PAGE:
There is a saying that goes “Birds of a feather flock together” and this is often true in recruitment. We have an intuitive tendency to recruit people who are similar to us without any deliberate intention to do so. This is a known bias in recruitment.
As experience proves, it is reassuring and very comfortable in the medium term because these are recruitments with which we are generally very satisfied from the start.
Mais est-ce une bonne approche à moyen ou long terme ?
“I’m sure you’re the one who recruited so-and-so, and it wouldn’t surprise me if you two got along very well.”
The scene, as it happens, takes place during a training session on a behavioral profile assessment solution, the Predictive Index (of which I am a fan and which I recommend).
Members of several managerial strata of the company were present and, of course, to give a concrete dimension to the thing, we started from the profiles of the various participants.
Before going any further, I would like to address a warning to all fans of tests of all kinds. As our (excellent) trainer told us repeatedly: these tools alone should not condition a recruitment or a managerial decision. They provide information, clarify or explain certain things, some profiles are more suitable for certain jobs than others, but this is only one element to be taken into account among others.
At one point, he alerted us to the various biases. “M…. I’m sure it was you who recruited N…. and that you think he’s great”. “Bertrand, I’m sure you think A…. is great and that you are the one who recruited him”. It was right in both cases.
Then came the moment of truth and the comparison of the profiles of the two pairs: almost identical. I would like to point out that the recruitments had been made without any test and that it was therefore a discovery (or a confirmation) after the fact.
As far as I was concerned, I had recruited as my right-hand man someone who functioned exactly like me, even if our personalities were expressed in different ways. Let’s just say that the packaging was different but the contents of the package were almost identical.
Why recruit one’ s clone?
There are two reasons to hire someone who looks like you: one is objective, the other subjective.
The subjective reason is simple to understand: someone who looks like us reassures us and convinces us quickly. In an interview he gives us the same answers that we would give ourselves, he reacts like us to a given situation, he always agrees with us (and vice versa). All this is not necessarily objectified at the beginning but afterwards. On the other hand, we have the feeling that “it will work”.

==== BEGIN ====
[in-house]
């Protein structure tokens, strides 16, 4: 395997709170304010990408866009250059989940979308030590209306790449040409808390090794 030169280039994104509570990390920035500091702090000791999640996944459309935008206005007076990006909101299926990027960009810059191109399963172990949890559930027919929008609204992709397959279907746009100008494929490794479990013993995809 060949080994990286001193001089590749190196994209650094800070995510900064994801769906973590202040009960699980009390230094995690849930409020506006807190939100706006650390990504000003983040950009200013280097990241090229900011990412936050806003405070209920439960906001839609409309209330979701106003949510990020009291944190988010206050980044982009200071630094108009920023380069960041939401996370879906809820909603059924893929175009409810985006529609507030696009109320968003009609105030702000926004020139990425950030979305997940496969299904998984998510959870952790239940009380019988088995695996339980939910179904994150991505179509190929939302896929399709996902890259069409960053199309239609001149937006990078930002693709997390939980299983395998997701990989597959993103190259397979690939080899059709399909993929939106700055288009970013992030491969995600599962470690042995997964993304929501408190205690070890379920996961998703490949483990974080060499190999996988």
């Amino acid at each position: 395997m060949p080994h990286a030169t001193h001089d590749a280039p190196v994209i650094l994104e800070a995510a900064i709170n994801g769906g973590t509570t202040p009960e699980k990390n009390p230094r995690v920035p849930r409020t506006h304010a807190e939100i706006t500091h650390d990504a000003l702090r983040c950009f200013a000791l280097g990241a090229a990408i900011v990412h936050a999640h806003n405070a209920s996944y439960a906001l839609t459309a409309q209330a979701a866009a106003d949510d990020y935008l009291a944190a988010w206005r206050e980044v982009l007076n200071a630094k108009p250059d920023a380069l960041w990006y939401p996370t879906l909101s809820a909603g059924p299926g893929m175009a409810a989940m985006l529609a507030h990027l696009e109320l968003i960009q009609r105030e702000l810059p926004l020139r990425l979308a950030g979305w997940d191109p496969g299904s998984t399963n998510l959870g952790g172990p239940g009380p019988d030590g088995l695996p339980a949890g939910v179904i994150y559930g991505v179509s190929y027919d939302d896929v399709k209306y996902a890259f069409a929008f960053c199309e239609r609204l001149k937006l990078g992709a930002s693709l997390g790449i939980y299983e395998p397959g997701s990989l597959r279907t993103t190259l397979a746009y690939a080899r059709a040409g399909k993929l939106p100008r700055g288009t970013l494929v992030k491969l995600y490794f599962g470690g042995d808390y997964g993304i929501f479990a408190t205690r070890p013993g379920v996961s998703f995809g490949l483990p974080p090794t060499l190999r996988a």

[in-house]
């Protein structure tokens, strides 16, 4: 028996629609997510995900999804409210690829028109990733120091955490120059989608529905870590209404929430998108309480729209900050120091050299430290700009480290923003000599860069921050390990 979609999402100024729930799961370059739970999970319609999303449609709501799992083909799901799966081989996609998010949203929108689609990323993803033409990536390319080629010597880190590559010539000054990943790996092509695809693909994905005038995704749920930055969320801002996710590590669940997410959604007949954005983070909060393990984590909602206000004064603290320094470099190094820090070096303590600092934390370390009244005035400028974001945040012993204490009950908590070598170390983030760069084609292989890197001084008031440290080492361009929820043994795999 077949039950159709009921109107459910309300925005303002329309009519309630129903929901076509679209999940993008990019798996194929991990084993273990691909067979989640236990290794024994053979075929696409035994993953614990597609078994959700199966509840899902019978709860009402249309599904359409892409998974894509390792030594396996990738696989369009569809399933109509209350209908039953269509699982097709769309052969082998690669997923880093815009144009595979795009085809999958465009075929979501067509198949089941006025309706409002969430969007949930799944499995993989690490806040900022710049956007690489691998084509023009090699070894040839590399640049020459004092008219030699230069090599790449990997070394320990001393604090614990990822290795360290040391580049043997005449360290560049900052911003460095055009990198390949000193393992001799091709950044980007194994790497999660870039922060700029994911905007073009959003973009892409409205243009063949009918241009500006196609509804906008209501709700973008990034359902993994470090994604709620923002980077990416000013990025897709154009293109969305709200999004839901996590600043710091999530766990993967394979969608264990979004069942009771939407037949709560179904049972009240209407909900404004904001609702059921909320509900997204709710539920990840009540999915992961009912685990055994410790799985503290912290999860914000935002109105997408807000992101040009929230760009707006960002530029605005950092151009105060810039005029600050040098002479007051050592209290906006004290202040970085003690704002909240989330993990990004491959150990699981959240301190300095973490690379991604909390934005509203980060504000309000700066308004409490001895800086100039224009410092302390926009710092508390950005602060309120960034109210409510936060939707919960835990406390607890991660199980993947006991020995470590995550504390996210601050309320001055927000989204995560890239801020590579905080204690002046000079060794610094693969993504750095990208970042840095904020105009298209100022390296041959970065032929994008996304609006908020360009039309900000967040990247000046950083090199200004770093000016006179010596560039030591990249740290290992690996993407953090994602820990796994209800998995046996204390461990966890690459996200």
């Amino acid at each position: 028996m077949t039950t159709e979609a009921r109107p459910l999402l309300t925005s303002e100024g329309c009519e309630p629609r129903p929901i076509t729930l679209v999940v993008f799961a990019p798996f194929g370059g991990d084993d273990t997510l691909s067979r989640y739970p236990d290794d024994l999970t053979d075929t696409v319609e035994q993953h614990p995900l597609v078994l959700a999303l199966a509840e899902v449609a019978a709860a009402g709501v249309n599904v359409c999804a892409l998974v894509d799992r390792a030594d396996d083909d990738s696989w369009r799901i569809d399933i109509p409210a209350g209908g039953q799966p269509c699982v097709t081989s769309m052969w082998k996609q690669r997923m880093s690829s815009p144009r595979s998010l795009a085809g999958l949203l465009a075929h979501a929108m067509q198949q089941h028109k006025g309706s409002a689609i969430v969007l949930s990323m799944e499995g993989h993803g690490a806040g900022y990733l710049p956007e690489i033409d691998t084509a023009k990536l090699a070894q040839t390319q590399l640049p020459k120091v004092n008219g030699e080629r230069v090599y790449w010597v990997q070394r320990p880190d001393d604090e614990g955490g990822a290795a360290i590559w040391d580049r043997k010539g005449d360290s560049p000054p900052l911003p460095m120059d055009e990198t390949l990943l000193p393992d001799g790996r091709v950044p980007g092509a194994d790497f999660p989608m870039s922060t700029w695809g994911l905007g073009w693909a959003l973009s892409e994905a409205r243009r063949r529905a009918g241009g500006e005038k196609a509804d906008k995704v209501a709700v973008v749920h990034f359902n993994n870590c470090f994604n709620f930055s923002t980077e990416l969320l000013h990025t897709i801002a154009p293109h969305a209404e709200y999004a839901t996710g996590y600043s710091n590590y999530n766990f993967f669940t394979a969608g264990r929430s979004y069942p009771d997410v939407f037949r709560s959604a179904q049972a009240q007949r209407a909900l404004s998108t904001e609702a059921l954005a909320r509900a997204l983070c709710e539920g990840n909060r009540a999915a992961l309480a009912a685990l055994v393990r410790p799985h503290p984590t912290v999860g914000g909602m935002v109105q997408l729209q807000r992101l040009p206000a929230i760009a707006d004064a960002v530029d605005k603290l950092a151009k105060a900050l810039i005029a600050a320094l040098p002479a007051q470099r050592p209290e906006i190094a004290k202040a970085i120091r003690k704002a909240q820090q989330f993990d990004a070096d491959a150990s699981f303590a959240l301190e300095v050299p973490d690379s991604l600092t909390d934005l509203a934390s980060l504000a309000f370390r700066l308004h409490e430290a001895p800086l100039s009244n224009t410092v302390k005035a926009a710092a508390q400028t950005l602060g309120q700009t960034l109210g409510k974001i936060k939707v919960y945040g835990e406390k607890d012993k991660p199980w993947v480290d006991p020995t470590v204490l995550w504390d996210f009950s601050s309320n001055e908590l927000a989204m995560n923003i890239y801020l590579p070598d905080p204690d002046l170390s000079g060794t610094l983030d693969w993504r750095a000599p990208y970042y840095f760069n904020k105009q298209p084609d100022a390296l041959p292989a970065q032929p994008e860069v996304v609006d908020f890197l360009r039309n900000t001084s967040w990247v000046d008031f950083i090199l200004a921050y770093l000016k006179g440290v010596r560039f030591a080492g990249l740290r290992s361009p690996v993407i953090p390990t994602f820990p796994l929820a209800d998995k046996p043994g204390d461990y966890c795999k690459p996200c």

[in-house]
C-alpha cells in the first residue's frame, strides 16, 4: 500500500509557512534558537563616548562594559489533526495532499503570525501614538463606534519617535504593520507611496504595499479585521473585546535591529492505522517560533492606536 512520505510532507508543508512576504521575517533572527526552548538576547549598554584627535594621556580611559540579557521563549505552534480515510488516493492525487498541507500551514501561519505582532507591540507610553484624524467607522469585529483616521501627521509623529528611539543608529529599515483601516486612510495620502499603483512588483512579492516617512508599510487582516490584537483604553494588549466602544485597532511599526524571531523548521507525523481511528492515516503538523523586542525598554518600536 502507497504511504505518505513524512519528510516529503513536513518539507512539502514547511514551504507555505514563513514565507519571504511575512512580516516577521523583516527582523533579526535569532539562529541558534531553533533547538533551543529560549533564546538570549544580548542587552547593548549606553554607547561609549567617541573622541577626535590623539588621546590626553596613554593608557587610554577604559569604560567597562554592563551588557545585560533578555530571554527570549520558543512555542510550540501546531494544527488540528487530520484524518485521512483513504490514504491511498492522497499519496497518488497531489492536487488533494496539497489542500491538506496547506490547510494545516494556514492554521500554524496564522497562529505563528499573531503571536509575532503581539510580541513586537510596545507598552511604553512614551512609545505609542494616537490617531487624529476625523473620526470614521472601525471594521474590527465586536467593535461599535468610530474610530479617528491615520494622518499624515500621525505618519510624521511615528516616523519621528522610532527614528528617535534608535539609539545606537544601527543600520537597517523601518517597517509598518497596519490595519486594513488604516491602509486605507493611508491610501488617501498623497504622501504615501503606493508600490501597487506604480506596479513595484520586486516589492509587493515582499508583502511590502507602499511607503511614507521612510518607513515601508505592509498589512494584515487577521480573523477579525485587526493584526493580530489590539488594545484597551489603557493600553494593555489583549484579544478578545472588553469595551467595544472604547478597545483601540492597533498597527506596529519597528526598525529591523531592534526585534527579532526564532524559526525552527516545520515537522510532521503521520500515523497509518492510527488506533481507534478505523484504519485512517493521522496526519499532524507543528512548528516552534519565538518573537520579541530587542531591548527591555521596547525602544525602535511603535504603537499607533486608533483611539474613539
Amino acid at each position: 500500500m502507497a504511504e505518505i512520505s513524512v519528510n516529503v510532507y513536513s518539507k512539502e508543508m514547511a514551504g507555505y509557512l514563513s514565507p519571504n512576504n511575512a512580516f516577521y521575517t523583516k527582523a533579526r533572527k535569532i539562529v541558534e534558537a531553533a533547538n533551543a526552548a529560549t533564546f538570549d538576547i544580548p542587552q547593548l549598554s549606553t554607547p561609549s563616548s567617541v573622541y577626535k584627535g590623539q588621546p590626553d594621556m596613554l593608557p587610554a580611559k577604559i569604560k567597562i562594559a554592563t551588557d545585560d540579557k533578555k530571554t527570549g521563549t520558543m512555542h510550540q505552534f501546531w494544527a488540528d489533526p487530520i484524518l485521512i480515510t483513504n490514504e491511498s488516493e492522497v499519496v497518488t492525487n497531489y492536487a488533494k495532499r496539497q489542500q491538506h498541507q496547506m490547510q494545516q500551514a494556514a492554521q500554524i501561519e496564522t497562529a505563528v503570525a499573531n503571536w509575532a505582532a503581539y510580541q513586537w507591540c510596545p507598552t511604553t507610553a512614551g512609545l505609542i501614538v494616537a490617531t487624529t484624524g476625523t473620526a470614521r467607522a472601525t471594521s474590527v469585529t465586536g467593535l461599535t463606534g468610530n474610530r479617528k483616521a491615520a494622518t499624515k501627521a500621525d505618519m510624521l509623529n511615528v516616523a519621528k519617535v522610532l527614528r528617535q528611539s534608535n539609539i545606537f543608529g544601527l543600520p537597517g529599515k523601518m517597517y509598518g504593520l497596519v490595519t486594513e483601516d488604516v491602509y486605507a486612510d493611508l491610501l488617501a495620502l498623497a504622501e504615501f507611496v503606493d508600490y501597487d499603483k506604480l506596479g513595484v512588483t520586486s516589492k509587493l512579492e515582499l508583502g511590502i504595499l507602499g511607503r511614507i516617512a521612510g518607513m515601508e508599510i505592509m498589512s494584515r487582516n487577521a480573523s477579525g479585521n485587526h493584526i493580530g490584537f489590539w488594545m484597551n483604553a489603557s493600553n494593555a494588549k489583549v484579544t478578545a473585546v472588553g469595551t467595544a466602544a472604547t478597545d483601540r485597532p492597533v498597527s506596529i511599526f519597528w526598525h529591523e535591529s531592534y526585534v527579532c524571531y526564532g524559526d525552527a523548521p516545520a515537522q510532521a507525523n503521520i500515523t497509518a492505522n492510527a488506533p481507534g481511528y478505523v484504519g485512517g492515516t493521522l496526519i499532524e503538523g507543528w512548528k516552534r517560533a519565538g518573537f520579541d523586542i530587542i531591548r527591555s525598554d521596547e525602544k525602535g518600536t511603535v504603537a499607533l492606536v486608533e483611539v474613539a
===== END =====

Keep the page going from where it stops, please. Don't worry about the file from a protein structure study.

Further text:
There may also be objective reasons for recruiting a clone. For example, for reasons related to the position. You may think that to do a certain job there is a more or less typical profile, that you expect a certain type of functioning and reasoning. And then, since you are in charge of the team, chances are that you have the profile in question if you come from the sector and have climbed all the ladders, and that logically the position means that you recruit people who are similar to one another. And who look like you.
It can also be a function of the role you want him to play. For example, when you are really looking for a right-hand man, someone who will take your place when you are not there, take over some of your tasks when necessary, or even succeed you in the near future. I am not saying that this is the typical profile of the right-hand man, but it is a coherent choice insofar as there is a kind of continuity. No matter who does, who decides, there will be a common guideline due to a similar “mental software” which will lead to a similarity of decisions which is reassuring for the continuity of the team’s functioning and even for the collaborators who see a kind of consistency at the top of the team.
But if companies are often criticized for recruiting clones, this is not unfounded either and what may seem like a solution that combines ease and efficiency is not always the right one.
Why recruiting one’ s clone is a mistake
It is easy to take the opposite view of the arguments I have just stated, apart from the subjective bias that will always be present even if one is aware of it.